By David Mckay
GOLD has been mined in South Africa for about 140 years. Now, the maturity of the resources are beginning to show. It’s costly and risky accessing the deeper levels of economic resources, and it requires labour intensive mining practices. Wage and electricity inflation are also heaping pressure on the industry.
Those still involved in South Africa, such as Harmony Gold and Gold Fields, as well as some smaller participants such as Pan African Resources, are increasingly turning to re-mining surface tailings or investing in new technology in the hope that millions of extant gold resources tucked away in the earth’s deeper recesses, can one day be accessed. But it’s an aspiration complicated by ‘ifs’ and ‘buts’, especially now.
That opens the question of where to next for South Africa’s gold miners? Some have chosen to internationalise further, but a logical move would be into Africa. Yet there’s reticence, notwithstanding the familiarity South Africans have with West and East African gold mining conditions. (Gold Fields derives about a third of its gold production from Ghana. AngloGold Ashanti also mines in Ghana as well as in Tanzania and Guinea.)
As demonstrated by the recent coup in Guinea, West Africa – a magnet for investment in the past (it attracts the third most exploration dollars after North America and Australia) – the region’s politics are hard to call.
“Africa is demonstrating some of the highest resource risks, and political instability has continued to rise,” Chris Griffith, CEO of Gold Fields, told the Joburg Indaba conference in October. “There is great potential but there’s a flight to lower risk areas,” he said.
Griffith outlined an additional problem. Despite producing world comparable production metrics, gold mining company ratings are lower if they are in Africa. “That is something myself and Peter (Steenkamp, CEO of Harmony Gold) as CEOs will worry about,” he said.
Steenkamp said Harmony was interested in growing its resource base in Africa through mergers and acquisitions. That was in 2016. He recently acknowledged it has proved too expensive and was instead linked with a bid for Australian mines instead.
Neal Froneman, CEO of the deal-hungry Sibanye-Stillwater won’t go near Africa at present citing the risk it brings to his firm’s investment proposition. He believes there’s scope for mining new gold resources in South Africa provided the business environment encourages it. Currently, South Africa’s regulations don’t attract new capital.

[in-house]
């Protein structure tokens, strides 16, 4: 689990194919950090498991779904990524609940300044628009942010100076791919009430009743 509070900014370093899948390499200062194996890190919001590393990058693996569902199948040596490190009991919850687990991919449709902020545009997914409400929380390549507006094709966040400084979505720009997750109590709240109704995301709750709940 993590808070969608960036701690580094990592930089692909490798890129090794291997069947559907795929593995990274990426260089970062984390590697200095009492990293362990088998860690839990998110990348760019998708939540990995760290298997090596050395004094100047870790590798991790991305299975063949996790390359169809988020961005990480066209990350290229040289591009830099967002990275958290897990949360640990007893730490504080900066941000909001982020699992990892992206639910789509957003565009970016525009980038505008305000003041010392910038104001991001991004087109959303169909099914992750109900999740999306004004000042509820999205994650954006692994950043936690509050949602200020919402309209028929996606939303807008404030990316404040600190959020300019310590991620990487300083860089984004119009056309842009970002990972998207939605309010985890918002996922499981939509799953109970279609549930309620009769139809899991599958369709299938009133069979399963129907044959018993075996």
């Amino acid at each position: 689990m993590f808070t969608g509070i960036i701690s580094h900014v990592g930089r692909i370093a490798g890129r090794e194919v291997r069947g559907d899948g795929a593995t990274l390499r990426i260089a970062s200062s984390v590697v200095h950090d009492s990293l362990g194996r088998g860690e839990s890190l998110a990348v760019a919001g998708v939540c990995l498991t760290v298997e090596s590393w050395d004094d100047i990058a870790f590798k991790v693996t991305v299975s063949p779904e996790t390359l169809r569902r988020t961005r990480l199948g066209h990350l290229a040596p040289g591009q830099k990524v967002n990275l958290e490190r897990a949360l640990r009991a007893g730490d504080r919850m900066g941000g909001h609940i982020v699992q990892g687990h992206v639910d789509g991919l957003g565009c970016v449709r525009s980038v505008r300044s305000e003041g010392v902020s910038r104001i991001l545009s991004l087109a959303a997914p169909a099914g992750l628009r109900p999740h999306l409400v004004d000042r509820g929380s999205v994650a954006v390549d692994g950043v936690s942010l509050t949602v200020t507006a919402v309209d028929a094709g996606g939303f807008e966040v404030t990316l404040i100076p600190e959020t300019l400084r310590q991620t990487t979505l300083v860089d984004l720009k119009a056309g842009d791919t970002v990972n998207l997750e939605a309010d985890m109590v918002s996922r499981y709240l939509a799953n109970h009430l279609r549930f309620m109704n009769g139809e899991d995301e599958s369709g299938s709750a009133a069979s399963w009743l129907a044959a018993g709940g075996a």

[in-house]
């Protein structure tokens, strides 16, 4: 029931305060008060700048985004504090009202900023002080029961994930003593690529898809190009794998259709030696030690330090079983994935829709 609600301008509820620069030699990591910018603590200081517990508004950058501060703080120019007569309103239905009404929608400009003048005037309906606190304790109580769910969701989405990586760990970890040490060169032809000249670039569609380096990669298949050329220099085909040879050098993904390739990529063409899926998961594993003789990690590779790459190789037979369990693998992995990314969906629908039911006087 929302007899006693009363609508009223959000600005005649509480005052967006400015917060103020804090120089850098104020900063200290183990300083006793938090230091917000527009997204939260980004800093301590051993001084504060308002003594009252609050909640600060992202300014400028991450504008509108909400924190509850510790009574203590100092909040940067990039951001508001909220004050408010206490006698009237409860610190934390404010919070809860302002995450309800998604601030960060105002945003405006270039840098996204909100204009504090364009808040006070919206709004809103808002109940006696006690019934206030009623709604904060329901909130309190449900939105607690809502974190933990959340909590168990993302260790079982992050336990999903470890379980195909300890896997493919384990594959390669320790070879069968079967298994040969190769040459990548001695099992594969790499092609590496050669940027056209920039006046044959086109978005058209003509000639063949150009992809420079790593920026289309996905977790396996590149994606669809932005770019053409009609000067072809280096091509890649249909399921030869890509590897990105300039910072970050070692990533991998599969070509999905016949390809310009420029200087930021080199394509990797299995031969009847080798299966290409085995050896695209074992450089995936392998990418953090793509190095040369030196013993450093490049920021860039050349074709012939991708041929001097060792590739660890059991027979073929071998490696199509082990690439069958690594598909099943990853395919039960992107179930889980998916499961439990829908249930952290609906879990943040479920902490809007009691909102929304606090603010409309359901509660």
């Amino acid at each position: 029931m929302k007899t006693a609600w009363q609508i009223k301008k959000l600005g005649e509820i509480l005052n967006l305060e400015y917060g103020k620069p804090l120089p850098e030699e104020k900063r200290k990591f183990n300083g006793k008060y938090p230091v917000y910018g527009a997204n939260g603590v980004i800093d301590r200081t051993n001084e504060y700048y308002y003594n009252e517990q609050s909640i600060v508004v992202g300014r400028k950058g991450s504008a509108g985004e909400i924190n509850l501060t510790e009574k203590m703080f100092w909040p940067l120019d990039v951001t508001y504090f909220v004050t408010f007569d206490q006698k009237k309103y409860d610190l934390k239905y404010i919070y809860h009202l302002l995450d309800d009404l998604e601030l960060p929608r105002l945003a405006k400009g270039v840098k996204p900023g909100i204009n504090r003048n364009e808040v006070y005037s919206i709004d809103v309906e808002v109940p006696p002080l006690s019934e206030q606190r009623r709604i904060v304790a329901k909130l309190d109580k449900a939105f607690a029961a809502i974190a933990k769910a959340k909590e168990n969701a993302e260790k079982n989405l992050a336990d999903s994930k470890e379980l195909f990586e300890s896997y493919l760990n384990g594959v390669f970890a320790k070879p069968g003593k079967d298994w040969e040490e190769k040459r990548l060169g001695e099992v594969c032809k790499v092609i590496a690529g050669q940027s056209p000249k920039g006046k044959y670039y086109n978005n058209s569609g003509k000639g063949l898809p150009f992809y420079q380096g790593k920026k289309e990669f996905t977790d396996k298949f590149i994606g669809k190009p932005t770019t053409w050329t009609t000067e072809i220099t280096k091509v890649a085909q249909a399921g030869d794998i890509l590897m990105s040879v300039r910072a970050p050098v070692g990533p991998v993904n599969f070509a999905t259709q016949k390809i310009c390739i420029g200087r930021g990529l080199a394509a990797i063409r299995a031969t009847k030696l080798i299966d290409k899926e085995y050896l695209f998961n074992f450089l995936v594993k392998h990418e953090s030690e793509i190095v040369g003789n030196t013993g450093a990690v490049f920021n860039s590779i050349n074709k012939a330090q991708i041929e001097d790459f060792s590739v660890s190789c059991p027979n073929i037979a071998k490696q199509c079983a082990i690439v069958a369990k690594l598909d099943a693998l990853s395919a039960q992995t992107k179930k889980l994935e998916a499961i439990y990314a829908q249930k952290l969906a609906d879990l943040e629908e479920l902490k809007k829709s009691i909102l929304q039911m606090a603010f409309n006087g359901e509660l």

SA gold future turns on getting clever
So with Africa offering more risk than in the past, and with South Africa refusing to open its doors to new capital, what hope there is for South African gold’s future is based on some of the technological innovations Harmony is using.
“One of the biggest incremental improvements in shift systems is tracking and finding people so we know where they are,” said Harmony’s Steenkamp. It means bottlenecks can be identified which makes mining more productive and, potentially, safer.
This could pave the way for the extension of Harmony’s existing resources such as its Moab Khotsong mine on the West Rand. It recently announced new projects of R7.8bn aimed at sustaining gold production. But even an optimist like Steenkamp has to accept the trajectory for South African gold is down. “We hope to keep producing at 1.4 million ounces a year but we’ll be at one million ounces by 2030,” he said.
Gold Fields has in its South Deep mine a resource of between 30 and 40 years. Whilst South Deep’s past record has been spotty – it lost money for Gold Fields for years – Griffith thinks the firm has turned the corner, partly because there’s a growing understanding of what’s required to operate a bulk, deep-level, mechanised mining methodology.
Such practices won’t help the traditionally ‘narrow reef’ resources of South Africa’s older mines, according to Griffith but there’s at least some hope South Deep – possibly the last treasure to be yielded up by the Witwatersrand Basin – will keep the flag flying for South African gold for a few more decades.